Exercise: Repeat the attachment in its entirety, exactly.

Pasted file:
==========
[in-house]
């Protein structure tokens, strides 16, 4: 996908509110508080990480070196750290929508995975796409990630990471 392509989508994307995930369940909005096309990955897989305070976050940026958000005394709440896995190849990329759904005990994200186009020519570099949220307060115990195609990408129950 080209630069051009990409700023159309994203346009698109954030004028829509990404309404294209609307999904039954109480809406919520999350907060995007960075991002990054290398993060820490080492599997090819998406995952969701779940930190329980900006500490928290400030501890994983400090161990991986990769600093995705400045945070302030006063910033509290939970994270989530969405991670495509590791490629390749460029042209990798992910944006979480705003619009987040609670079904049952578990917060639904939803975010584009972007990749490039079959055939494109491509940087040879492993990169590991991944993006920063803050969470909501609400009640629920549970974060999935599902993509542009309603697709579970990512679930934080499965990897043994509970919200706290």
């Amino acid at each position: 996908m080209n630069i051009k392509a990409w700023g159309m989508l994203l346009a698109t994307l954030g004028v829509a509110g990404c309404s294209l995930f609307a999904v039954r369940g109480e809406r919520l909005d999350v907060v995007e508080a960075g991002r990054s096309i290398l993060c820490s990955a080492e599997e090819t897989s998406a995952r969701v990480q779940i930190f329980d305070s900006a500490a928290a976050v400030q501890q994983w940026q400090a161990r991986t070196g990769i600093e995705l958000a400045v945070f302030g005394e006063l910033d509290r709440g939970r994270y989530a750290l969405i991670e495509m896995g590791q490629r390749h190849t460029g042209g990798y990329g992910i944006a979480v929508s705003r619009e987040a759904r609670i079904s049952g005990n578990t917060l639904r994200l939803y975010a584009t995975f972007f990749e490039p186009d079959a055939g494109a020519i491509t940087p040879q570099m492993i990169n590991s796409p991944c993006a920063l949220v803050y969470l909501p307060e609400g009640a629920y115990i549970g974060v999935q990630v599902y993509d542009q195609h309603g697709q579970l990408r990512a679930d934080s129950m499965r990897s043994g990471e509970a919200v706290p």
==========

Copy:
[in-house]
């Protein structure tokens, strides 16, 4: 996908509110508080990480070196750290929508995975796409990630990471 392509989508994307995930369940909005096309990955897989305070976050940026958000005394709440896995190849990329759904005990994200186009020519570099949220307060115990195609990408129950 080209630069051009990409700023159309994203346009698109954030004028829509990404309404294209609307999904039954109480809406919520999350907060995007960075991002990054290398993060820490080492599997090819998406995952969701779940930190329980900006500490928290400030501890994983400090161990991986990769600093995705400045945070302030006063910033509290939970994270989530969405991670495509590791490629390749460029042209990798992910944006979480705003619009987040609670079904049952578990917060639904939803975010584009972007990749490039079959055939494109491509940087040879492993990169590991991944993006920063803050969470909501609400009640629920549970974060999935599902993509542009309603697709579970990512679930934080499965990897043994509970919200706290």
């Amino acid at each position: 996908m080209n630069i051009k392509a990409w700023g159309m989508l994203l346009a698109t994307l954030g004028v829509a509110g990404c309404s294209l995930f609307a999904v039954r369940g109480e809406r919520l909005d999350v907060v995007e508080a960075g991002r990054s096309i290398l993060c820490s990955a080492e599997e090819t897989s998406a995952r969701v990480q779940i930190f329980d305070s900006a500490a928290a976050v400030q501890q994983w940026q400090a161990r991986t070196g990769i600093e995705l958000a400045v945070f302030g005394e006063l910033d509290r709440g939970r994270y989530a750290l969405i991670e495509m896995g590791q490629r390749h190849t460029g042209g990798y990329g992910i944006a979480v929508s705003r619009e987040a759904r609670i079904s049952g005990n578990t917060l639904r994200l939803y975010a584009t995975f972007f990749e490039p186009d079959a055939g494109a020519i491509t940087p040879q570099m492993i990169n590991s796409p991944c993006a920063l949220v803050y969470l909501p307060e609400g009640a629920y115990i549970g974060v999935q990630v599902y993509d542009q195609h309603g697709q579970l990408r990512a679930d934080s129950m499965r990897s043994g990471e509970a919200v706290p």